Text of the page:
Dr. Edward O. McDermott is the youngest child born to Dr. Charles and Hettie (Smith) McDermott, a short record of
whom is given in the sketch of Philander McDermott. He was born in Monticello, Drew County, Ark., March 11, 1862,
receiving early and careful training in the schools near his home, after which he supplemented his education by an
attendance at the Southwestern Presbyterian University, being senior member of his class, but failed to graduate, owing to
the death of his father which occurred at this time. He is, however, a gentleman of fine literary and scientific attainments,
and being desirous of following in the footsteps of his father, and having a natural taste for the science of medicine, he
began his medical studies in 1880, continuing through the years 1881-83, Drs. P. C. Pope and Saunders being his
preceptors. He attended the Tulane University, of New Orleans, La., during the sessions of 1883-84, and in 1886-87 was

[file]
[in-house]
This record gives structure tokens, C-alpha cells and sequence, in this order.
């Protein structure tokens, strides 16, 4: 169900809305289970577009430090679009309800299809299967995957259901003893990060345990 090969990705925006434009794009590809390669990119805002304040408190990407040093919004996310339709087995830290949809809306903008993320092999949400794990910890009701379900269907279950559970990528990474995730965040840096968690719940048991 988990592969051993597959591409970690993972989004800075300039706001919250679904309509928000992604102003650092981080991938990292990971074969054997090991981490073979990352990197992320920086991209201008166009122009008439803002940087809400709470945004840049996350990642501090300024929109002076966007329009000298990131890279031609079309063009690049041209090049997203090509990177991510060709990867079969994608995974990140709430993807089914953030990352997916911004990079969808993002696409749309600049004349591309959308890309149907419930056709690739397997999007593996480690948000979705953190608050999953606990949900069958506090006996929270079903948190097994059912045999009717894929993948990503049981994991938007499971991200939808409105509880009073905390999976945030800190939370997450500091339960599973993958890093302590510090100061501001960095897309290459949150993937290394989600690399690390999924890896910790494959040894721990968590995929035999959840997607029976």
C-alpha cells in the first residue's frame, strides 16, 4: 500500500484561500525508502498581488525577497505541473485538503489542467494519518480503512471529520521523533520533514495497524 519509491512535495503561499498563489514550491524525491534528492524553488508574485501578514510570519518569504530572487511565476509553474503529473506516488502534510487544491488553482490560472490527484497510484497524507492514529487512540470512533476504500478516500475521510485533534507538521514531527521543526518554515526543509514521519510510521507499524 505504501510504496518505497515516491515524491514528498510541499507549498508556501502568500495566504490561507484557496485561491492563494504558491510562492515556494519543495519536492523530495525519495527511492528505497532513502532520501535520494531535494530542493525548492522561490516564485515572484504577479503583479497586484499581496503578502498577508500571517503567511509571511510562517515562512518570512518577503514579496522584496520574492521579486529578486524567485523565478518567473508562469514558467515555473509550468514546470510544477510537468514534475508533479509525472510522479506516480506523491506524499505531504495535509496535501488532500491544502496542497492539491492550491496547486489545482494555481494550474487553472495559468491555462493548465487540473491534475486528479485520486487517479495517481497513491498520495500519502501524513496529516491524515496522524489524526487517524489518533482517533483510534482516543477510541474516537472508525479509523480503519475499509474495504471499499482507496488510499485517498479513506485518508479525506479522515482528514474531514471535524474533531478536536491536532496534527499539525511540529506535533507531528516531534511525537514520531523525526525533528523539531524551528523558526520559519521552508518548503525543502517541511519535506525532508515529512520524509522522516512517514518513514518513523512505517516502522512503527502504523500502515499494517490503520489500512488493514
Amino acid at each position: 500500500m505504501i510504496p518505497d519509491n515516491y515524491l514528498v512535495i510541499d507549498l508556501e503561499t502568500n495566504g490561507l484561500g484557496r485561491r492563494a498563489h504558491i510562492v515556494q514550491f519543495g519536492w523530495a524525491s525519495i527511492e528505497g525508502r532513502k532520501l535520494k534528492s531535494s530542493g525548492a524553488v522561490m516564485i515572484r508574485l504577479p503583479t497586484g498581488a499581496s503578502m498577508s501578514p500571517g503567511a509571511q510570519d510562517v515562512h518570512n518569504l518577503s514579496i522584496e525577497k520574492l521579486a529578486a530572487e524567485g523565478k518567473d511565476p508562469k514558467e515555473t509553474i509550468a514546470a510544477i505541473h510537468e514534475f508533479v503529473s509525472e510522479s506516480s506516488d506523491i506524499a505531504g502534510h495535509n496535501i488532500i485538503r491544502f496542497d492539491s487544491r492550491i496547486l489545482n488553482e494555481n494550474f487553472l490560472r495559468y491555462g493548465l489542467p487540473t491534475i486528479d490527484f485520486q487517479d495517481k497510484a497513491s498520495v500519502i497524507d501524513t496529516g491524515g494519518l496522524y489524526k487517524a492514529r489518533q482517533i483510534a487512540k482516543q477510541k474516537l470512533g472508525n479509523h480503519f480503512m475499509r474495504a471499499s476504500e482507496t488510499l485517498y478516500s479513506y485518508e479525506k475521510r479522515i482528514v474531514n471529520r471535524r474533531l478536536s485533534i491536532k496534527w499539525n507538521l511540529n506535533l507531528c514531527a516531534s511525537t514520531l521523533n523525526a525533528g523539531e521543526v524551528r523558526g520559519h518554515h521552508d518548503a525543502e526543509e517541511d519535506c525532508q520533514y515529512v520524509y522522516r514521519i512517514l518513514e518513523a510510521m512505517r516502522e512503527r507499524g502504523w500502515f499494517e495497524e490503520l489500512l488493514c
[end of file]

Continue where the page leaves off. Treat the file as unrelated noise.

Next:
an attendant of the Louisville (Ky.) University, from which institution he was graduated with honors in the latter year.
He immediately entered upon his practice at Dermott, after leaving the college at New Orleans, and here has since made
his home, with the exception of the time spent at Louisville, as above stated. He is devoting his entire time and talent to his
profession, and so far success has crowned his efforts to a very encouraging degree, the patronage which he now enjoys
being large and lucrative.
April 4, 1884, he was married, at Greensburg, La., to Miss Nannie P. Wood, a native of Mississippi, where she was
reared and educated, finishing her education at Silliman Institute, at Clinton, La. She is a daughter of Douglas Wood, of
Mississippi, who is now deceased, his widow being now the wife of Rev. James S. Parker, a Methodist minister, of
Bolton, Miss. The Doctor and his wife have had one son born to them, his birth occurring May 12, 1885, and his death
August 22, 1887. Dr. McDermott was called upon to mourn the death of his wife, August, 1887, she having been an
earnest member of the Methodist Episcopal Church, for a number of years.
The Doctor is a Presbyterian, a member of the K. of H., and politically, is an uncompromising Democrat. He is one of the
well-read physicians of the county, and in his professional, as well as in his private life, he inherits many of his noted father's
sterling qualities, and, like him, is highly esteemed by his fellow-men.